But back to Fitch’s declaration that the banks could survive a 30% decline in prices, you have to wonder, could Australian households?
Has the RBA gone too far?
With Australia posting a disappointing growth figure for the third quarter, there is much whispering about whether the RBA has raised rates too far. But it’s a trick question. If it hasn’t gone too far, then it hasn’t gone far enough. That’s because the chances of a bunch of central bankers guessing the correct rate is pretty … impossible. Only the free market could do that.
Consider the following imaginary scenario: The RBA has raised rates repeatedly to slow down the economy and its inflation rate. But what if interest rates would have risen even more during that period if the market for money wasn’t price controlled by the central bank? In that scenario, the RBA would still be stimulating the economy – despite raising rates. It’s all relative, not absolute.
And it’s all real, not nominal. Consider the second scenario: If inflation increased more than central bank decreed rates did during a period, then the real interest rate has fallen, which means stimulus is being added, despite increasing rates.
So don’t go thinking that central bankers know what they are doing or could possibly know what they are doing. There are too many moving parts. But that doesn’t mean you can ignore their blunders. 2008 was a lesson on that count.
For the time your portfolio isn’t plunging because some academic at the helm of the world economy decided to inflate a bubble, it is fun to laugh at just how clueless central bankers are by their own measures. Michael Pascoe does a good job of it here.
Did the Fed feature on your Christmas card list?
So transparency won out and the Fed got outed. Revealed are the beneficiaries of the unlimited credit lines that were opened during the crisis. Among them the known unknowns – banks and investment banks – along with a few surprises.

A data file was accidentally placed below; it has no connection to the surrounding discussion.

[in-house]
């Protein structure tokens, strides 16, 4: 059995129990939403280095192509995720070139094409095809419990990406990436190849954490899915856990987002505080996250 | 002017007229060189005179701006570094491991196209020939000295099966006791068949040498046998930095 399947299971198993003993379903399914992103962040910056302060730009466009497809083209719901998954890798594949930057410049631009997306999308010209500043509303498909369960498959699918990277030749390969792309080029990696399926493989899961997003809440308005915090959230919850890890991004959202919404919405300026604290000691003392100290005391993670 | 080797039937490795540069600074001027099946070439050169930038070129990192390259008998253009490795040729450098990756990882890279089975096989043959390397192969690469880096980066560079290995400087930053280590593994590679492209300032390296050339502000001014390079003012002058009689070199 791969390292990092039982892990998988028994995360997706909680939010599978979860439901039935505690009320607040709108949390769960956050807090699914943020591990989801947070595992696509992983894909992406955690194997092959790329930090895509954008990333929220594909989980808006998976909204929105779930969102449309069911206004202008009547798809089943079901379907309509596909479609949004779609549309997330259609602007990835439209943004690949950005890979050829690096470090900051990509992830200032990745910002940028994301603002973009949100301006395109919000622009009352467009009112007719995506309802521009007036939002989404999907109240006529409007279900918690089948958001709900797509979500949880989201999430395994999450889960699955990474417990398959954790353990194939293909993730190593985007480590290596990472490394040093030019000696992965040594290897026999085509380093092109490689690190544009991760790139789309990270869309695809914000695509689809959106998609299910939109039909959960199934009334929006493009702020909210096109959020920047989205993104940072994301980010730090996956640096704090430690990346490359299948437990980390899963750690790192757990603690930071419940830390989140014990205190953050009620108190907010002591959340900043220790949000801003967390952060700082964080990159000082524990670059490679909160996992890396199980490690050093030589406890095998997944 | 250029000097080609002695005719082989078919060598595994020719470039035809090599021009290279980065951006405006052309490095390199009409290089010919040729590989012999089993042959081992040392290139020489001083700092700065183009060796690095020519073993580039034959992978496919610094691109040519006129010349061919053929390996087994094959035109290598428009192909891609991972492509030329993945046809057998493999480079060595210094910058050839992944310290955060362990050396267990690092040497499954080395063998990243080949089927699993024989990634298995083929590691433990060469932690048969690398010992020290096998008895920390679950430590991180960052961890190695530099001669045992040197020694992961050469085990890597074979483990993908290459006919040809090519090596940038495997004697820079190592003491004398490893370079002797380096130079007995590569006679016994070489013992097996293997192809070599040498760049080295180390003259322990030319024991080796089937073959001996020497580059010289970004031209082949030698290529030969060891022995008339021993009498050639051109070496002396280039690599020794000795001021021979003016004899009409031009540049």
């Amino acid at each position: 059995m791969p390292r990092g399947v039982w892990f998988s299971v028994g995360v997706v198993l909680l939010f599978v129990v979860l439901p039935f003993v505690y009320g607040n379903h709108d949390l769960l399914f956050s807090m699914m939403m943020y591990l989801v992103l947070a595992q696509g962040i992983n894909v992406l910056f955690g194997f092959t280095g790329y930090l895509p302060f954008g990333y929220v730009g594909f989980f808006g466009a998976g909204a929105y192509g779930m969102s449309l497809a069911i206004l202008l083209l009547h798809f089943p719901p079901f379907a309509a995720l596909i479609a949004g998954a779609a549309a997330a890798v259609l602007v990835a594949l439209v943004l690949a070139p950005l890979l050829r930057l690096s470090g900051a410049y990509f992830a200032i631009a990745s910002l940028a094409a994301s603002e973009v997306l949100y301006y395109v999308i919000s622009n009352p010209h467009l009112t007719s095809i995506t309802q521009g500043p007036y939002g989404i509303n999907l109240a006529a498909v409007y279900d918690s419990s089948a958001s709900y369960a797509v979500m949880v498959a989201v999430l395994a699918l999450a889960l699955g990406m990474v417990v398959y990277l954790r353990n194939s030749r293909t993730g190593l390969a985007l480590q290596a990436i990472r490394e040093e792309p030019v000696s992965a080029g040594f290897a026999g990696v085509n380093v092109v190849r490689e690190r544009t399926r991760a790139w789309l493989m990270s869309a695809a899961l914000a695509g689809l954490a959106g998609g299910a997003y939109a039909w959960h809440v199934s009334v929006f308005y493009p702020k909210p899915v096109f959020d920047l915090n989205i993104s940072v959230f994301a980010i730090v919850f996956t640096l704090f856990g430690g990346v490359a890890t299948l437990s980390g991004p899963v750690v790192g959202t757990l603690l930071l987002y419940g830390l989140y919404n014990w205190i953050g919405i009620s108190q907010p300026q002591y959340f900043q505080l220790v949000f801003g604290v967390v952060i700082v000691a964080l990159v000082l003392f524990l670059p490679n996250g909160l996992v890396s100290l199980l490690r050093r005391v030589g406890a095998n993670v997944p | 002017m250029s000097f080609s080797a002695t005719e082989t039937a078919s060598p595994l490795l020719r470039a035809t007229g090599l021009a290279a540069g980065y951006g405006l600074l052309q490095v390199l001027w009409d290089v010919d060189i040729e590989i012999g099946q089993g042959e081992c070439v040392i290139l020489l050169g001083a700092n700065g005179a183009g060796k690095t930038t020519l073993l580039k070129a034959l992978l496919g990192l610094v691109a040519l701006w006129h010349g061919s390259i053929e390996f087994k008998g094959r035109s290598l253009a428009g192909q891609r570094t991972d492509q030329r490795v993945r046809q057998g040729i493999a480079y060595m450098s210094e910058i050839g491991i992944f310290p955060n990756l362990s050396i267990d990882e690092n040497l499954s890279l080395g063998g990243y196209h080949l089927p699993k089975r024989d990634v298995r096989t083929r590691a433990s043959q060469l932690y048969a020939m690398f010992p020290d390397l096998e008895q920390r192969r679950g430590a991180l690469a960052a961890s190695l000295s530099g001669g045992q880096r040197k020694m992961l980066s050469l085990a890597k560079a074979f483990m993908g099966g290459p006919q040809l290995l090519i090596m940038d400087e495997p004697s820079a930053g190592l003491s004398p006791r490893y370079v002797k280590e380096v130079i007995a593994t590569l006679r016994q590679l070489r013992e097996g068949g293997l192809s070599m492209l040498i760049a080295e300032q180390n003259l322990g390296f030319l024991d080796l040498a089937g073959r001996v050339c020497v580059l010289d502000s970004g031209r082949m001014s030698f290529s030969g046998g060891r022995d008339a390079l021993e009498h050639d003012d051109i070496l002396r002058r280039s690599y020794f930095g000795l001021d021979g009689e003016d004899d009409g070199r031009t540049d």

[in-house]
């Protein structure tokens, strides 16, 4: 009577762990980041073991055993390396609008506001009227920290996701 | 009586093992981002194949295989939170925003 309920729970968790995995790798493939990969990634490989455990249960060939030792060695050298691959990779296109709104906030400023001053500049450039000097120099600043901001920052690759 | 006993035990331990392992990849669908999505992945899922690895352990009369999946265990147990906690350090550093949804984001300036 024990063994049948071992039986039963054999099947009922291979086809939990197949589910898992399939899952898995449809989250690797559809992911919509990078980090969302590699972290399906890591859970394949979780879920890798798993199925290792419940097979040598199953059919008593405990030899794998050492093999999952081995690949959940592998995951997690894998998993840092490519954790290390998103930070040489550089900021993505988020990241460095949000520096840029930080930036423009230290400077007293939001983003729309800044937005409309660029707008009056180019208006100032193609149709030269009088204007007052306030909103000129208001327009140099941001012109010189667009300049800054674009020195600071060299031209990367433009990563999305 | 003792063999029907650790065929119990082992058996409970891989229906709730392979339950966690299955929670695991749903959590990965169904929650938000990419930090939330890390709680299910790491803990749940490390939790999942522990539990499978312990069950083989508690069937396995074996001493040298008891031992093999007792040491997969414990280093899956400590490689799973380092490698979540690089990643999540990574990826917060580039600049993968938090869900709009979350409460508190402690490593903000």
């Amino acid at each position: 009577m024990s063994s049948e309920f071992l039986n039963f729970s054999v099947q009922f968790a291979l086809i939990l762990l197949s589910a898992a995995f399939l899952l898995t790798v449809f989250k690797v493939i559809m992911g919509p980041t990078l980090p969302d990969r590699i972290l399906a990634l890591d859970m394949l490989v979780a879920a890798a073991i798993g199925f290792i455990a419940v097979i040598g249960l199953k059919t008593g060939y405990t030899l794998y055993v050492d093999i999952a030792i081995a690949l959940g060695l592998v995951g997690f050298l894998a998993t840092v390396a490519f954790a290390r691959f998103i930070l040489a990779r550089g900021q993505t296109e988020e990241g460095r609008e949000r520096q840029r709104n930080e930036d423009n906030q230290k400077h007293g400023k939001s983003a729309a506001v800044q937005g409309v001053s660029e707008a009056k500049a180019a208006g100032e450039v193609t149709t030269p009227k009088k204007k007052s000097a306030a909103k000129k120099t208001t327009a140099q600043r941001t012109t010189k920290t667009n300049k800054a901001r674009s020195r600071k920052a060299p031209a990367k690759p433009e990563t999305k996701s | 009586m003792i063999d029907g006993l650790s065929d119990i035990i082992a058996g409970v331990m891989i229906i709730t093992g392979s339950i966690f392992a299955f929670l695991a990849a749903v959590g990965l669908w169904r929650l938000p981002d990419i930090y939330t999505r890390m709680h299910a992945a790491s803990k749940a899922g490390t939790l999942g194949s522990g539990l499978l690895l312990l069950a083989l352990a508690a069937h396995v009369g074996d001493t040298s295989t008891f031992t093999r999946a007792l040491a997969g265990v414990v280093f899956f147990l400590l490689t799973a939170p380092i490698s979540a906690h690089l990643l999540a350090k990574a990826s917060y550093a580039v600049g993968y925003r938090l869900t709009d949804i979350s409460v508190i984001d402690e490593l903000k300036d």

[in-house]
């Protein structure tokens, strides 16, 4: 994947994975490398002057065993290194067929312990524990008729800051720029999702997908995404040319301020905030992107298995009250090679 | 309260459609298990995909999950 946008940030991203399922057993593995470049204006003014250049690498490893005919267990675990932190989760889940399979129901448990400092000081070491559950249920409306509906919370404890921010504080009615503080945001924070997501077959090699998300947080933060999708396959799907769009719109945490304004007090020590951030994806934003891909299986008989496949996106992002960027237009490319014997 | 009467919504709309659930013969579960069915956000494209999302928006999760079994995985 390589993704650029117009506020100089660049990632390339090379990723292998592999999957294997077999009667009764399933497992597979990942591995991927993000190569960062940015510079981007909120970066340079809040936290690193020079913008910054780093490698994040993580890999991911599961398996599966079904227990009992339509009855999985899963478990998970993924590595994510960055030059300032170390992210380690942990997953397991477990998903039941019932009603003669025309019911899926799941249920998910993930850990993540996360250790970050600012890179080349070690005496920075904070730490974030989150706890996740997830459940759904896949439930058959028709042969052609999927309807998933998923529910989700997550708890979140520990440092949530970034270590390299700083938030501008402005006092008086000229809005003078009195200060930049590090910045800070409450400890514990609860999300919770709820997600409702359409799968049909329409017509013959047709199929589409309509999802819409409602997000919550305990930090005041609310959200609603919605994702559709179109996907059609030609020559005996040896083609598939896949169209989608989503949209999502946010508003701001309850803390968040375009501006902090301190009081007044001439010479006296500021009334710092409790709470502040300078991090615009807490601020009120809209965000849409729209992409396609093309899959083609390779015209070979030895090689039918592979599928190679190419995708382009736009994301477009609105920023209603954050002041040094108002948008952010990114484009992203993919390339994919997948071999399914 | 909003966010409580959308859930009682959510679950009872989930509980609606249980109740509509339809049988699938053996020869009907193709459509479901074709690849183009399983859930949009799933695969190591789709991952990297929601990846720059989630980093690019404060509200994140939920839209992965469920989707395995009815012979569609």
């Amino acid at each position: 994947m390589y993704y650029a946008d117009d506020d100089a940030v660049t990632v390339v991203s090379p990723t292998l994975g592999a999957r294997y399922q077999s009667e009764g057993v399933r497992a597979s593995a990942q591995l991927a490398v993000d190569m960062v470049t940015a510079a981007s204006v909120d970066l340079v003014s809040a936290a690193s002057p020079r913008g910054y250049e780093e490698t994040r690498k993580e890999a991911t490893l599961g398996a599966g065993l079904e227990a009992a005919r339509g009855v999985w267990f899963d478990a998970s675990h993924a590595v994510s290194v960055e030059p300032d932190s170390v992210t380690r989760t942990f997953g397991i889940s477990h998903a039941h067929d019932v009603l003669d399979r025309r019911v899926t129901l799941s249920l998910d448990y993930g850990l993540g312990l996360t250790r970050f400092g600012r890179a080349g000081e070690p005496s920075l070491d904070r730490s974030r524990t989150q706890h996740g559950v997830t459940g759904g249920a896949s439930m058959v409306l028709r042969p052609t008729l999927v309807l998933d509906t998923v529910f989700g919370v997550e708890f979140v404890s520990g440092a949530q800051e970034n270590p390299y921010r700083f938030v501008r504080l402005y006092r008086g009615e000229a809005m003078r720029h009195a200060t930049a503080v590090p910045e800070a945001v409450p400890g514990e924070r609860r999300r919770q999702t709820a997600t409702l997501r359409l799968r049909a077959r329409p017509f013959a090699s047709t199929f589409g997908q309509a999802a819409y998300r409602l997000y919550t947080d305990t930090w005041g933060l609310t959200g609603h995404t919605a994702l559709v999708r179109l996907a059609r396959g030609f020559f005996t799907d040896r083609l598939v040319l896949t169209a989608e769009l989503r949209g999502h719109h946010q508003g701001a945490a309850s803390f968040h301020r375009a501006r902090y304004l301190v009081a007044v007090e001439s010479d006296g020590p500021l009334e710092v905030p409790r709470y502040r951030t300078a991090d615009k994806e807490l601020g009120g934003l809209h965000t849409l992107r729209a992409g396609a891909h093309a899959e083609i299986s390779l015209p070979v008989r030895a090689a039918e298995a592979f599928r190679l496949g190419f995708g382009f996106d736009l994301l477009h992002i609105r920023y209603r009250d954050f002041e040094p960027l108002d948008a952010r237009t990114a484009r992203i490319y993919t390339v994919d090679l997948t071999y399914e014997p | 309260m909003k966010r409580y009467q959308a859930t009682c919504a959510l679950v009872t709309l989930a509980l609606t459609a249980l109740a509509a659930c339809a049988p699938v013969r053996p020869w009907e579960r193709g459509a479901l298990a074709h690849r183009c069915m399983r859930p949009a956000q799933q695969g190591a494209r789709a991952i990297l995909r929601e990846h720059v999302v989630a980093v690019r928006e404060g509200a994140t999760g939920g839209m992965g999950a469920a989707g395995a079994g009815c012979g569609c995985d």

Michael Dell of Dell Computers is on the list! And obesity itself, in the form of McDonalds, was bailed out too. Poor old Lehman Brothers employees must be really grumpy now. But among the clarity, there remain some questions. Like whether JP Morgan holds $4 billion of Washington Mutual securities or not. They can’t figure it out!
One rather amusing side to the bailouts, which never dawned on us before, was that the wealthy, after paying disproportionate taxes for decades, simply got the money back. If they hadn’t been taxed, government might not have had the financial clout to mess in the mortgage market and the boom would be found only in an alternate dimension.
Here is an interesting thought to round off this week: As discrimination laws have grown more and more intrusive, more and more employers are having to discriminate. That’s because discrimination laws are a cost of hiring someone who can sue under them.
Here is an example. You can choose between hiring a black or a white, who are otherwise the same. Under the law, if you fire the black person, they have a significantly better chance of suing you successfully. Who do you hire? If you can’t work it out, ask your lawyer. Apparently, it is the norm for lawyers to advise people (off the record) that they should avoid hiring minorities!